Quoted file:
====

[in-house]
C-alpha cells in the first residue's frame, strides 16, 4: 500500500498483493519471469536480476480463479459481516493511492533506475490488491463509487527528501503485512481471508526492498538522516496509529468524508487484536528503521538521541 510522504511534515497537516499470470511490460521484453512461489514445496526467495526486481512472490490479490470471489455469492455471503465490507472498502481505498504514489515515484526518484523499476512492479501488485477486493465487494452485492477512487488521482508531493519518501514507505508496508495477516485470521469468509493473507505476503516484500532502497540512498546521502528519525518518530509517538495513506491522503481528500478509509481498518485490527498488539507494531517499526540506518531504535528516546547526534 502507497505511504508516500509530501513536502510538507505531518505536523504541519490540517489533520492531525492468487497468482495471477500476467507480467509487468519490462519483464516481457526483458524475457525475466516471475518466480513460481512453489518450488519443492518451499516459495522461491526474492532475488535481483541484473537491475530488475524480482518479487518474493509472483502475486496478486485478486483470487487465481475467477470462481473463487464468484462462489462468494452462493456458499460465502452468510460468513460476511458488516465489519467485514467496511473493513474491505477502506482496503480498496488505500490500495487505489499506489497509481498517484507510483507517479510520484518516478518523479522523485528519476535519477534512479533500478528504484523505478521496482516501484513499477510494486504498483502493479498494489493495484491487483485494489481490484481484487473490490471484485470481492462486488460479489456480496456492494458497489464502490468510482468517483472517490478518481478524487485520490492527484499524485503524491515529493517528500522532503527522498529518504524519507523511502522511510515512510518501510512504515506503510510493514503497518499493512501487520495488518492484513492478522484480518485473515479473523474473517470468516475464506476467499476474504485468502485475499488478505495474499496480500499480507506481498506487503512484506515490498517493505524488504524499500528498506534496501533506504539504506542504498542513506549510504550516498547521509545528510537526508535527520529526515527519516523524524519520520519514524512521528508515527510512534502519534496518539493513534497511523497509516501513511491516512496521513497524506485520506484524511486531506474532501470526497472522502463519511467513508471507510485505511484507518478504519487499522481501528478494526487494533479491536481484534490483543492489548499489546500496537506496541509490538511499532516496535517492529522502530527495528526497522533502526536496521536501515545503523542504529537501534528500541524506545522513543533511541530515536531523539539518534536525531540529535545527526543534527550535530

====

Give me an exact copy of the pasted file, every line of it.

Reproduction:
[in-house]
C-alpha cells in the first residue's frame, strides 16, 4: 500500500498483493519471469536480476480463479459481516493511492533506475490488491463509487527528501503485512481471508526492498538522516496509529468524508487484536528503521538521541 510522504511534515497537516499470470511490460521484453512461489514445496526467495526486481512472490490479490470471489455469492455471503465490507472498502481505498504514489515515484526518484523499476512492479501488485477486493465487494452485492477512487488521482508531493519518501514507505508496508495477516485470521469468509493473507505476503516484500532502497540512498546521502528519525518518530509517538495513506491522503481528500478509509481498518485490527498488539507494531517499526540506518531504535528516546547526534 502507497505511504508516500509530501513536502510538507505531518505536523504541519490540517489533520492531525492468487497468482495471477500476467507480467509487468519490462519483464516481457526483458524475457525475466516471475518466480513460481512453489518450488519443492518451499516459495522461491526474492532475488535481483541484473537491475530488475524480482518479487518474493509472483502475486496478486485478486483470487487465481475467477470462481473463487464468484462462489462468494452462493456458499460465502452468510460468513460476511458488516465489519467485514467496511473493513474491505477502506482496503480498496488505500490500495487505489499506489497509481498517484507510483507517479510520484518516478518523479522523485528519476535519477534512479533500478528504484523505478521496482516501484513499477510494486504498483502493479498494489493495484491487483485494489481490484481484487473490490471484485470481492462486488460479489456480496456492494458497489464502490468510482468517483472517490478518481478524487485520490492527484499524485503524491515529493517528500522532503527522498529518504524519507523511502522511510515512510518501510512504515506503510510493514503497518499493512501487520495488518492484513492478522484480518485473515479473523474473517470468516475464506476467499476474504485468502485475499488478505495474499496480500499480507506481498506487503512484506515490498517493505524488504524499500528498506534496501533506504539504506542504498542513506549510504550516498547521509545528510537526508535527520529526515527519516523524524519520520519514524512521528508515527510512534502519534496518539493513534497511523497509516501513511491516512496521513497524506485520506484524511486531506474532501470526497472522502463519511467513508471507510485505511484507518478504519487499522481501528478494526487494533479491536481484534490483543492489548499489546500496537506496541509490538511499532516496535517492529522502530527495528526497522533502526536496521536501515545503523542504529537501534528500541524506545522513543533511541530515536531523539539518534536525531540529535545527526543534527550535530